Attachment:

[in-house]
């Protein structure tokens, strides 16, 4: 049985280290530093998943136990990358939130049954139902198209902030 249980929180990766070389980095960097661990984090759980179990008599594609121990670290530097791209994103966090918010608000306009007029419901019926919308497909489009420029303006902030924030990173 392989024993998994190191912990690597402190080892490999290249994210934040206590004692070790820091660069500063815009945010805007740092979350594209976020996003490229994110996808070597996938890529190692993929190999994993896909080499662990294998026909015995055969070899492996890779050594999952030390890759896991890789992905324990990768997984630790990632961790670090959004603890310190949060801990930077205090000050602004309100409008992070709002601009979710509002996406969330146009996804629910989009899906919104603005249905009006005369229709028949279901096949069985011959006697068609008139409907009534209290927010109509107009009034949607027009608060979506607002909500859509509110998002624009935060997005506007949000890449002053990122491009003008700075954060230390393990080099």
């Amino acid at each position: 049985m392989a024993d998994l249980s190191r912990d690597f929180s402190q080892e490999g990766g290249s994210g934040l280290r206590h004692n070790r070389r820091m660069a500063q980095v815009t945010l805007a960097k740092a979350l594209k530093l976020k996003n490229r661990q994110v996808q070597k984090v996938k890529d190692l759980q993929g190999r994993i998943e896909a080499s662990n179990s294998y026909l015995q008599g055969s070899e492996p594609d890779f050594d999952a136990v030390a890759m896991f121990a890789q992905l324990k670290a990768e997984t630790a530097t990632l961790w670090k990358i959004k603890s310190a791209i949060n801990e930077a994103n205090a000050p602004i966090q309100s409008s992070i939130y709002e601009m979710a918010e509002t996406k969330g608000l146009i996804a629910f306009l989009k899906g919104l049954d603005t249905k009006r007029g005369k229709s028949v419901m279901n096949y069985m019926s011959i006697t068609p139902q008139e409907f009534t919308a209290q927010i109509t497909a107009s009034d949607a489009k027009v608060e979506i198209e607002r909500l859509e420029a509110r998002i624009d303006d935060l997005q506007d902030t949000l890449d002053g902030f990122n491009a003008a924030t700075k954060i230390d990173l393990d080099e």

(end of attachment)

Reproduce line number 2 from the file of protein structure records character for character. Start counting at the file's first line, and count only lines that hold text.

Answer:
């Protein structure tokens, strides 16, 4: 049985280290530093998943136990990358939130049954139902198209902030 249980929180990766070389980095960097661990984090759980179990008599594609121990670290530097791209994103966090918010608000306009007029419901019926919308497909489009420029303006902030924030990173 392989024993998994190191912990690597402190080892490999290249994210934040206590004692070790820091660069500063815009945010805007740092979350594209976020996003490229994110996808070597996938890529190692993929190999994993896909080499662990294998026909015995055969070899492996890779050594999952030390890759896991890789992905324990990768997984630790990632961790670090959004603890310190949060801990930077205090000050602004309100409008992070709002601009979710509002996406969330146009996804629910989009899906919104603005249905009006005369229709028949279901096949069985011959006697068609008139409907009534209290927010109509107009009034949607027009608060979506607002909500859509509110998002624009935060997005506007949000890449002053990122491009003008700075954060230390393990080099």